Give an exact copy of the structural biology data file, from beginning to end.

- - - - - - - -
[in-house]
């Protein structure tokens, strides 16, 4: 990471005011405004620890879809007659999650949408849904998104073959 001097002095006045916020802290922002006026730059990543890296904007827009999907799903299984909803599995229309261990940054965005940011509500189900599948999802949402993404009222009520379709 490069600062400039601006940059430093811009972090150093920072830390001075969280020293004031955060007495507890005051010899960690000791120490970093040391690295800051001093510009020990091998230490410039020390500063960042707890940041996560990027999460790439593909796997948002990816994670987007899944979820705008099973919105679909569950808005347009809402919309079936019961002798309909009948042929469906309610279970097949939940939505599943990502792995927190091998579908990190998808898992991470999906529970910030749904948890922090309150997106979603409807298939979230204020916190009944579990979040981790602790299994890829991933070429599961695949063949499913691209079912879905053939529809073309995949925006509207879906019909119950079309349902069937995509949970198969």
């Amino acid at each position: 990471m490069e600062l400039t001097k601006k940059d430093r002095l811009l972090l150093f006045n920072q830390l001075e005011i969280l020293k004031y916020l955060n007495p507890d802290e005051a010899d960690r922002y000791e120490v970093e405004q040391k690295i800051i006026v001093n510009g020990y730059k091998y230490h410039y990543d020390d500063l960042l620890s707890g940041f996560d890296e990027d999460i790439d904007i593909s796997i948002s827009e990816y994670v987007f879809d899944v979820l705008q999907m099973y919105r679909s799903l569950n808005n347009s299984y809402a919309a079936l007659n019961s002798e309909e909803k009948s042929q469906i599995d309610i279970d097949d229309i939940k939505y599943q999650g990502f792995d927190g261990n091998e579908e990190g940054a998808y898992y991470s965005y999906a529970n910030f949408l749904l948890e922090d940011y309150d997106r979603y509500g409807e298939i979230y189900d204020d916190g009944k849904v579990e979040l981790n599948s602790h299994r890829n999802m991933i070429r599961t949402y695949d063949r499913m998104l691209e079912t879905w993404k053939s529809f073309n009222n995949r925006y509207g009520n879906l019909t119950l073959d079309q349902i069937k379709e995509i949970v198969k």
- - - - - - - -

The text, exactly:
[in-house]
């Protein structure tokens, strides 16, 4: 990471005011405004620890879809007659999650949408849904998104073959 001097002095006045916020802290922002006026730059990543890296904007827009999907799903299984909803599995229309261990940054965005940011509500189900599948999802949402993404009222009520379709 490069600062400039601006940059430093811009972090150093920072830390001075969280020293004031955060007495507890005051010899960690000791120490970093040391690295800051001093510009020990091998230490410039020390500063960042707890940041996560990027999460790439593909796997948002990816994670987007899944979820705008099973919105679909569950808005347009809402919309079936019961002798309909009948042929469906309610279970097949939940939505599943990502792995927190091998579908990190998808898992991470999906529970910030749904948890922090309150997106979603409807298939979230204020916190009944579990979040981790602790299994890829991933070429599961695949063949499913691209079912879905053939529809073309995949925006509207879906019909119950079309349902069937995509949970198969």
């Amino acid at each position: 990471m490069e600062l400039t001097k601006k940059d430093r002095l811009l972090l150093f006045n920072q830390l001075e005011i969280l020293k004031y916020l955060n007495p507890d802290e005051a010899d960690r922002y000791e120490v970093e405004q040391k690295i800051i006026v001093n510009g020990y730059k091998y230490h410039y990543d020390d500063l960042l620890s707890g940041f996560d890296e990027d999460i790439d904007i593909s796997i948002s827009e990816y994670v987007f879809d899944v979820l705008q999907m099973y919105r679909s799903l569950n808005n347009s299984y809402a919309a079936l007659n019961s002798e309909e909803k009948s042929q469906i599995d309610i279970d097949d229309i939940k939505y599943q999650g990502f792995d927190g261990n091998e579908e990190g940054a998808y898992y991470s965005y999906a529970n910030f949408l749904l948890e922090d940011y309150d997106r979603y509500g409807e298939i979230y189900d204020d916190g009944k849904v579990e979040l981790n599948s602790h299994r890829n999802m991933i070429r599961t949402y695949d063949r499913m998104l691209e079912t879905w993404k053939s529809f073309n009222n995949r925006y509207g009520n879906l019909t119950l073959d079309q349902i069937k379709e995509i949970v198969k």